Professor Tobias Barske normally teaches German, but decided to create a First Year Seminar class where students examine the cultural differences between Germany’s favorite sport and football.
FYS Football vs. Soccer explores the impact of sports on culture and American attitudes toward both sports.
Barske is a native German and had the experience of confronting football as an outsider.
“When I came to the U.S., I sort of got curious about this whole football business,” Barske said.
Barske grew up watching soccer because his friends and family enjoyed it. He compared his own gravitation toward the sport to what Americans experience with football.
“I ask students if they can pinpoint when they became Packers fans,” Barske said. “By the same token, I cannot really say when I became a soccer fan.”
The coursework for the class includes examining soccer rivalries, film viewings and playing both sports outside.
A discussion about Americans’ tendency to perceive soccer as a sport that lacks athletic ability is at the core of this class. The idea for a lesson came when Barske’s course description got some negative feedback from faculty. The description targets the idea that American media represents soccer in the United States as a sport without a hero.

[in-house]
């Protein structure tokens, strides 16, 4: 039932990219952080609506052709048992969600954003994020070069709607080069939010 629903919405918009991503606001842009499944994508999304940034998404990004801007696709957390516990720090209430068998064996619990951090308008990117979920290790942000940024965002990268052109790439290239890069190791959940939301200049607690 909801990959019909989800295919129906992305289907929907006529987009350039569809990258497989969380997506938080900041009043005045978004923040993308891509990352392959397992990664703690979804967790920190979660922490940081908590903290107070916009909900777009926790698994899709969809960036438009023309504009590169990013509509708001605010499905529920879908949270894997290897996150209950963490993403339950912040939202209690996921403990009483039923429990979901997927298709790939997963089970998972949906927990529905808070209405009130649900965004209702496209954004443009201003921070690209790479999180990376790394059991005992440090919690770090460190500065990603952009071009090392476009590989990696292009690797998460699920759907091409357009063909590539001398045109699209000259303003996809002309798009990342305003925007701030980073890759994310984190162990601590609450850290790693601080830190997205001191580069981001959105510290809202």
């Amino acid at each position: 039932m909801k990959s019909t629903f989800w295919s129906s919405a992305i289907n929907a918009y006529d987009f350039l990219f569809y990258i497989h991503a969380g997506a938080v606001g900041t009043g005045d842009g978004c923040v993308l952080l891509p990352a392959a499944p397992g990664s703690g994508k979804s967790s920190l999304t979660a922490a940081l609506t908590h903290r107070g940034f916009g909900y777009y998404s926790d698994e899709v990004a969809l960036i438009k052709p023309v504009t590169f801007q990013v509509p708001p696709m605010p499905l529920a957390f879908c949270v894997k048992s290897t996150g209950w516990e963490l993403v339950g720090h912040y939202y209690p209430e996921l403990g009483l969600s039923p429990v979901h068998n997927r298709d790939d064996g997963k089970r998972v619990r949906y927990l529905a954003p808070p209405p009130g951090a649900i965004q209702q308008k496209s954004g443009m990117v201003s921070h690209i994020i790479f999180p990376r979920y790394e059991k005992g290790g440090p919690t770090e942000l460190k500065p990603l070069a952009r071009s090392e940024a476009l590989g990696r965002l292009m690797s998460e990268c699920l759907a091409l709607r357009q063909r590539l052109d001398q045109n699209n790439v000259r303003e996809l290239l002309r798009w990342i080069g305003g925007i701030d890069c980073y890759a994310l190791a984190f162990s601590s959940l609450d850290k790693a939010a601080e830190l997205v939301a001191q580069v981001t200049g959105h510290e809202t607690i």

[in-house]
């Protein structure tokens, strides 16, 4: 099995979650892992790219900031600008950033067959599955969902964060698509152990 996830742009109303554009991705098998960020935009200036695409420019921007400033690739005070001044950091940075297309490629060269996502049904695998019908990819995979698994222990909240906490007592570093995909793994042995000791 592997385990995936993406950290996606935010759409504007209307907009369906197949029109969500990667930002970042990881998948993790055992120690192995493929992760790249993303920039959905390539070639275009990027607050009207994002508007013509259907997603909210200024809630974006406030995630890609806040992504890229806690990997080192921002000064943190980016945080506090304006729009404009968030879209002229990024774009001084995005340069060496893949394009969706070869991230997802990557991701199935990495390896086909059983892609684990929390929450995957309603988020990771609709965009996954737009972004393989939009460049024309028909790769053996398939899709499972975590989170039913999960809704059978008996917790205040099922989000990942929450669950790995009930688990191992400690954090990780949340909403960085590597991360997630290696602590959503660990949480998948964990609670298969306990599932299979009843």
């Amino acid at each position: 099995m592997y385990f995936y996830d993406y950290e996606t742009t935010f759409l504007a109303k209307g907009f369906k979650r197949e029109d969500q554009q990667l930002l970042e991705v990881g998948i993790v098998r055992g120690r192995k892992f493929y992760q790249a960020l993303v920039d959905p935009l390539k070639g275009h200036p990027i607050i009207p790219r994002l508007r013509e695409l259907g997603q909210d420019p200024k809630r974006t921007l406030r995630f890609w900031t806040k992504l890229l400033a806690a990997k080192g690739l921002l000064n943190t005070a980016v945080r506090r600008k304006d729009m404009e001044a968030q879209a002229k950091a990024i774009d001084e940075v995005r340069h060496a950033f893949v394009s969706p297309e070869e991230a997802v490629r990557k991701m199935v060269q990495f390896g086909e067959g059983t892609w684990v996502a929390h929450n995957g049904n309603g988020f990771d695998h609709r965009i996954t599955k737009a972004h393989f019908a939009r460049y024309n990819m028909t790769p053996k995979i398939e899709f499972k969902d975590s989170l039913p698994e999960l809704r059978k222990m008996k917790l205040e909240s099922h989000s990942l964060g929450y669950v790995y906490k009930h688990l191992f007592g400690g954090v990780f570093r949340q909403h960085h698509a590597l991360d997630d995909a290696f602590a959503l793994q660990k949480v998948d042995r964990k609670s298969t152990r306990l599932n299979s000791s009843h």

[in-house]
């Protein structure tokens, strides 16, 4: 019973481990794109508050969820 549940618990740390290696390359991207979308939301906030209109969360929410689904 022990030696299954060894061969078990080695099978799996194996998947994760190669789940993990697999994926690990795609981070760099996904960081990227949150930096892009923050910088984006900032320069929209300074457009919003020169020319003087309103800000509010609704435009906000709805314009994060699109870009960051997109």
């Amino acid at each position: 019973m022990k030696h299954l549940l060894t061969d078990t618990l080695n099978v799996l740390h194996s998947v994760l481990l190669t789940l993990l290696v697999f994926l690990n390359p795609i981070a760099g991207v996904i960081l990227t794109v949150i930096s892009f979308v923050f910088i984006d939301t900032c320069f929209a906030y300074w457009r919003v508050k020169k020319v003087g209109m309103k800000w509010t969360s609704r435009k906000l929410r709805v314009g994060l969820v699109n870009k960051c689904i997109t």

“It’s probably one of the favorite lessons,” Barske said.
Barske said when examining soccer and football rivalries, there are big differences. Rivalries between soccer teams tend to be stronger and more meaningful than the ones between football teams.
Barske used the example of two Spanish soccer teams, Barcelona and Real Madrid, to contrast the rivalry between the Green Bay Packers and the Chicago Bears.
“It has strong historical roots,” Barske said. “There are elements to why people embrace those rivalries that do not exist in the U.S.”
An objective of all FYS classes is to help first year students’ transition into the university setting. Barske leads students on short field trips to areas of campus they may not know much about.
Another activity involves students making posters for their fantasy university. Barske said it makes students think about their options for success in school and careers.
Barske enjoys teaching the FYS class because his upper level German classes limit the types of students he works with. Barske said student athletes are drawn to his class and he learns from them.
“I do not really have the chance to interact with incoming freshmen as much,” Barske said. “I learn more about why students come here.”
Naif Ali is an international student from the Middle East who is taking the class. He said the course is one of his favorites because they discuss the history and rules of football. Ali also enjoyed having the chance to play football because he had not played before.
“I’m familiar with soccer, so since I came to the U.S. to study, I wanted to know about football and expand my athletic knowledge,” Ali said.
Ali said the class helped him become more acquainted with college because they have read articles, taken notes and had different styles